Working with missing valuesmultiple imputation The nature of the problem Multiple imputation and its assumptions about the mechanism for missingness What variables do we include when doing imputations? Multiple imputation A detailed example Preliminary analysis Setup and multipleimputation stage The analysis stage For those who want an R and standardized sss When impossible values are imputed Summary Exercises
 The sem and gsem commands Linear regression using sem Using the SEM Builder to fit a basic regression model A quick way to draw a regression model and a fresh start Using sem without the SEM Builder The gsem command for logistic regression Fitting the model using the logit command Fitting the model using the gsem command Path analysis and mediation Conclusions and what is next for the sem command Exercises
 An introduction to multilevel analysis Questions and data for groups of individuals Questions and data for a longitudinal multilevel application Fixedeffects regression models Randomeffects regression models An applied example Research questions Reshaping data to do multilevel analysis A quick visualization of our data Randomintercept model Random interceptlinear model Randomintercept modelquadratic term Treating time as a categorical variable Randomcoefficients model Including a timeinvariant covariate Summary Exercises
 Item response theory (IRT) How are IRT measures of variables different from summated scales? Overview of three IRT models for dichotomous items The oneparameter logistic (PL) model The twoparameter logistic (PL) model The threeparameter logistic (PL) model Fitting the PL model using Stata The estimation How important is each of the items? An overall evaluation of our scale Estimating the latent score Fitting a PL IRT model Fitting the PL model The graded response modelIRT for Likerttype items The data Fitting our graded response model Estimating a person's score Reliability of the fitted IRT model Using the Stata menu system Extensions of IRT Exercises
 What's next? Introduction to the appendix Resources Web resources Books about Stata Short courses Acquiring data Learning from the postestimation methods Summary.
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2. A gentle introduction to Stata [2006]
 Acock, Alan C., 1944
 College Station, Tex. : StataCorp LP, c2006.
 Description
 Book — xx, 289 p. : ill. ; 24 cm.
 Summary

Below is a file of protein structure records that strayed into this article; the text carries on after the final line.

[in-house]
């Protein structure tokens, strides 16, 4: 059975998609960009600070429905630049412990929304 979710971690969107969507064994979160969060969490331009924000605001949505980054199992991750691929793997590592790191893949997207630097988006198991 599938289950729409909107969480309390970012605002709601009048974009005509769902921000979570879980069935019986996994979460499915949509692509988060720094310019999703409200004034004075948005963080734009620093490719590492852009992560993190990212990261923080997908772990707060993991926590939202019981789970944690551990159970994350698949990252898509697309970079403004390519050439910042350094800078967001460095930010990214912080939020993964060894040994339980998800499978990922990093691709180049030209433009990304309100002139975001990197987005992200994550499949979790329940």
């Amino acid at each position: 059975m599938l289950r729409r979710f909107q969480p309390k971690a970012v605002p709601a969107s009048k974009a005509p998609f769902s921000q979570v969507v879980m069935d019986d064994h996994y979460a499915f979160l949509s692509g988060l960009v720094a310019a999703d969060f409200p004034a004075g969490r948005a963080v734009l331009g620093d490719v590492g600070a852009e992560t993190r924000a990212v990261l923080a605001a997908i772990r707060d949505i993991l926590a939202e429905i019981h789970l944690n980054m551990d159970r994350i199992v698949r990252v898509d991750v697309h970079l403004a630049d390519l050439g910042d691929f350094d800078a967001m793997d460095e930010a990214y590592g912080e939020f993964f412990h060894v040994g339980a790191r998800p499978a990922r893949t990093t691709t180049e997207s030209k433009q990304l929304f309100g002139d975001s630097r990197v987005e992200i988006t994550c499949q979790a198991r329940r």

PrefaceSupport Materials for the BookGETTING STARTEDIntroductionThe Stata screenUsing an existing datasetAn example of a short Stata sessionConventionsChapter summaryExercisesENTERING DATACreating a datasetAn example questionnaireDevelop a coding systemEntering dataSaving your datasetChecking the dataChapter summaryExercisesPREPARING DATA FOR ANALYSISIntroductionPlan your workCreate value labelsReversecode variablesCreate and modify variablesCreate scalesSave some of your dataSummaryExercisesWORKING WITH COMMANDS, DOFILES, AND RESULTSIntroductionHow Stata commands are constructedGetting the command from the menu systemSaving your resultsLogging your command fileSummaryExercisesDESCRIPTIVE STATISTICS AND GRAPHS FOR A SINGLE VARIABLEDescriptive statistics and graphsWhere is the center of a distribution?How dispersed is the distribution?Statistics and graphsunordered categoriesStatistics and graphsordered categories and variablesStatistics and graphsquantitative variablesSummaryExercisesSTATISTICS AND GRAPHS FOR TWO CATEGORICAL VARIABLESRelationship between categorical variablesCrosstabulationChisquaredPercentages and measures of associationOrdered categorical variablesInteractive tablesTableslinking categorical and quantitative variablesSummaryExercisesTESTS FOR ONE OR TWO MEANSTests for one or two meansRandomizationHypothesesOnesample test of a proportionTwosample test of a proportionOnesample test of meansTwosample test of group meansRepeatedmeasures t testPower analysisNonparametric alternativesSummaryExercisesBIVARIATE CORRELATION AND REGRESSIONIntroduction to bivariate correlation and regressionScattergramsPlotting the regression lineCorrelationRegressionSpearman's rho: rankorder correlation for ordinal dataAlpha reliabilityKappa as a measure of agreement for categorical dataSummaryExercisesANALYSIS OF VARIANCE (ANOVA)The logic of oneway analysis of varianceANOVA exampleANOVA example using survey dataA nonparametric alternative to ANOVAAnalysis of covarianceTwoway ANOVARepeatedmeasures designIntraclass correlationmeasuring agreementSummaryExercisesMULTIPLE REGRESSIONIntroductionWhat is multiple regression?The basic multiple regression commandIncrement in Rsquared: semipartial correlationsIs the dependent variable normally distributed?Are the residuals normally distributed?Regression diagnostic statisticsWeighted dataCategorical predictors and hierarchical regressionFundamentals of interactionSummaryExercisesLOGISTIC REGRESSIONIntroductionAn exampleWhat are an odds ratio and a logit?Data used in rest of chapterLogistic regressionHypothesis testingNested logistic regressionsSummaryExercisesWHAT'S.